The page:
Saturday, September 13, 2014

Back to the Classroom

My teaching experience has been made of up of a variety of opportunities. Never in my wildest dreams did I think that I would have taught in two different countries and two different states by the time that I was 27 (with none of those experiences being in the field that I actually went to school to teach!). Out of all of the exposure that I've had to the education field to this point has not quiet prepared me for what I'm about to face for the next two years...

- While subbing and student teaching in Iowa, I was privileged to work with some amazing people, technology (including a SmartBoard), and students. This really jump started my teaching career on the right foot and helped lead me to my next destination.

- Teaching English in Korea for a year was a real eye opening experience. I was given my own, massive, spacious room to teach in (complete with a computer and touch screen TV) and free reign to teach whatever I pleased.
This was my first real opportunity to fully immerse myself into another countries education system. It made me appreciate certain aspects of the American education system a lot more than I thought it would. My time in Korea naturally led to my next step in my teaching career.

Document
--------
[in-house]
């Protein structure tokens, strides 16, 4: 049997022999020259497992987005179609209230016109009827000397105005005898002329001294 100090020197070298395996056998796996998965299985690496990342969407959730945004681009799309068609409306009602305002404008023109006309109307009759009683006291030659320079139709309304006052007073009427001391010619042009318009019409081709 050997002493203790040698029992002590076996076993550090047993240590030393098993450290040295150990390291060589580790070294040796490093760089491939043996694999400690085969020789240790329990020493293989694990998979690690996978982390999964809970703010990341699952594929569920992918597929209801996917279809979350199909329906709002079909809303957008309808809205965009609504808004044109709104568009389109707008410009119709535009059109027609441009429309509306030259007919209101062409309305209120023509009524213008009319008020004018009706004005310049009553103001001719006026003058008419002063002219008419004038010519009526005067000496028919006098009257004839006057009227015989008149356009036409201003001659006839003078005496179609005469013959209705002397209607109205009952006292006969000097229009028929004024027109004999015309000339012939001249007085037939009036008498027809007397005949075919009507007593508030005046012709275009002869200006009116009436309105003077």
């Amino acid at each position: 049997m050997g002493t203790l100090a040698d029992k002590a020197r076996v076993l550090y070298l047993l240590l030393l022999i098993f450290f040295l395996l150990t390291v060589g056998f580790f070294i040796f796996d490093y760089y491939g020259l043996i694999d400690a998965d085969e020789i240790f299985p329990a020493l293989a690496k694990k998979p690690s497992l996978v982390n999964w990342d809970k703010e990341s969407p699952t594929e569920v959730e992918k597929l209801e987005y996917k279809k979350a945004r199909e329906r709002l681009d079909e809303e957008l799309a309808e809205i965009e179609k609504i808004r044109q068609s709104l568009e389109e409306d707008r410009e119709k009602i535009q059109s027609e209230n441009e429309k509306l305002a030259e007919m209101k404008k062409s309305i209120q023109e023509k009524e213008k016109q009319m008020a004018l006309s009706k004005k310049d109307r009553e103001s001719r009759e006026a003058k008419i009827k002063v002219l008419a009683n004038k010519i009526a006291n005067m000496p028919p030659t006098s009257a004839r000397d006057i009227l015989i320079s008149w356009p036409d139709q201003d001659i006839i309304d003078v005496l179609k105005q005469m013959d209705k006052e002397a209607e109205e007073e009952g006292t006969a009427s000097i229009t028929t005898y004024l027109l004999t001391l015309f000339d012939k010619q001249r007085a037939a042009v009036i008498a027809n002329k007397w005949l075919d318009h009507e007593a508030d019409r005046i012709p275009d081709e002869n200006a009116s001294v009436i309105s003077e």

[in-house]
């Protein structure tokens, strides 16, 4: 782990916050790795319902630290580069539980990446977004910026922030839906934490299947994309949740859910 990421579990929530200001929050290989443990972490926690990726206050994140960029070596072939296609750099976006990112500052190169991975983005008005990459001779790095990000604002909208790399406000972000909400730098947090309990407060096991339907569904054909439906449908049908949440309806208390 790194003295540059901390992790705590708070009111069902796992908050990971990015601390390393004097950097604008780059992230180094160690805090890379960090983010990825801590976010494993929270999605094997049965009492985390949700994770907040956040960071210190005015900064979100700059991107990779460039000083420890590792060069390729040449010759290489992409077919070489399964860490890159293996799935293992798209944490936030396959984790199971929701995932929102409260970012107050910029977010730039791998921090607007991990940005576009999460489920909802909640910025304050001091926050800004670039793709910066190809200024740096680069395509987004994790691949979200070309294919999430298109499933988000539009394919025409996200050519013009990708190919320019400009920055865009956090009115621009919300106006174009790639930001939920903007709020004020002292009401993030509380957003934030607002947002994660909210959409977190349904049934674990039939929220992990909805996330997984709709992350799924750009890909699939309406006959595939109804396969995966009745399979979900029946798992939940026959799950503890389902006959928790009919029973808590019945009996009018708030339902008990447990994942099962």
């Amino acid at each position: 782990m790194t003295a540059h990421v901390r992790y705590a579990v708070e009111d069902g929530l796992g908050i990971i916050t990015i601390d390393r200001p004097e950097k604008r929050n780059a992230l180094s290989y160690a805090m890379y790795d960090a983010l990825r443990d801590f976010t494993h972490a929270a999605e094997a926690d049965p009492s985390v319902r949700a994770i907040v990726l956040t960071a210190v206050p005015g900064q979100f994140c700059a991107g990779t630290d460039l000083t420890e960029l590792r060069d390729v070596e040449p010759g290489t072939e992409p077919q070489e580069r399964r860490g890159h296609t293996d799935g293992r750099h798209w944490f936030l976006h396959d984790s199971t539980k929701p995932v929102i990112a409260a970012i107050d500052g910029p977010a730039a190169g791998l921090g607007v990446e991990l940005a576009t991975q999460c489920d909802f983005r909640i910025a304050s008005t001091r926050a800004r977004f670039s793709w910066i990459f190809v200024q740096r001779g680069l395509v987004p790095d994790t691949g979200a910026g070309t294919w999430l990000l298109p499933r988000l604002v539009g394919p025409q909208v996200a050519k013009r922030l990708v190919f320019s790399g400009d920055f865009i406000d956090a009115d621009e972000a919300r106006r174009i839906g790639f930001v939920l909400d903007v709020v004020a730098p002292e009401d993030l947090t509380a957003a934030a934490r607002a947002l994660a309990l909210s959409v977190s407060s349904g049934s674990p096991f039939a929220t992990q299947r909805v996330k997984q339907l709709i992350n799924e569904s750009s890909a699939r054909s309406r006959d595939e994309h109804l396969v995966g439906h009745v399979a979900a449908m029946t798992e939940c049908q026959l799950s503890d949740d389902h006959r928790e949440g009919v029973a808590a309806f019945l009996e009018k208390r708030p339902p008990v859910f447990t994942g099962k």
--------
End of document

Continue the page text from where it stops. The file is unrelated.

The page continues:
- My time AmeriCorps down in Florida exposed me to two very different teaching environments. The first was with the homeless population of Palm Beach County as a Job Ready Instructor. The second was at a vocational charter school working with students aged 15-22. Each of these experiences enabled me to work with two very different groups of students, while further confirming that teaching is the path that I needed to pursue.

Which leads me to my current situation. Last Wednesday was our first time to fully experience Colombian schools. We have heard a lot about what to expect during our first few weeks of PST, but I was itching to get some hands on experience. Talk about conditions is great, but it really means nothing until you fully immerse yourself and get to see it for yourself. Needless to say, I was beyond excited to find out where my practicum school was and what teacher I would be working with for the next 6 Wednesdays (or so).

9 of us (Drew, Sammy, MC, Erica, Jessi, Mike, Nina, Elizabeth, and myself) met at our school, Normal Superior Distrital, at 8:00 am, anxious to see what the morning held for us. We were ushered into the teacher's lounge and waited for our teachers to arrive and show us to their classroom. Now everyone is paired up with another volunteer except for myself. There are 33 of us, so someone had to be the odd one out! I met my counterpart, Prof. Andrea Diaz, and after a quick tour around the school, we headed up to her first class.

One thing that's very similar between the schools here in Colombia and Korea is the fact that the kids stay in the same room the entire day and the teachers rotate to each classroom. The first classroom that we visited was in the back corner of the school and was with 11th graders. Here, 11th grade is the final grade that students complete before graduating. The school year lasts from the middle of January to the middle of November, so we are nearing the end of the academic year. Despite this fact, I was pleasantly surprised at the level of motivation that the students had to participate and give answers to Prof. Diaz's questions/activities.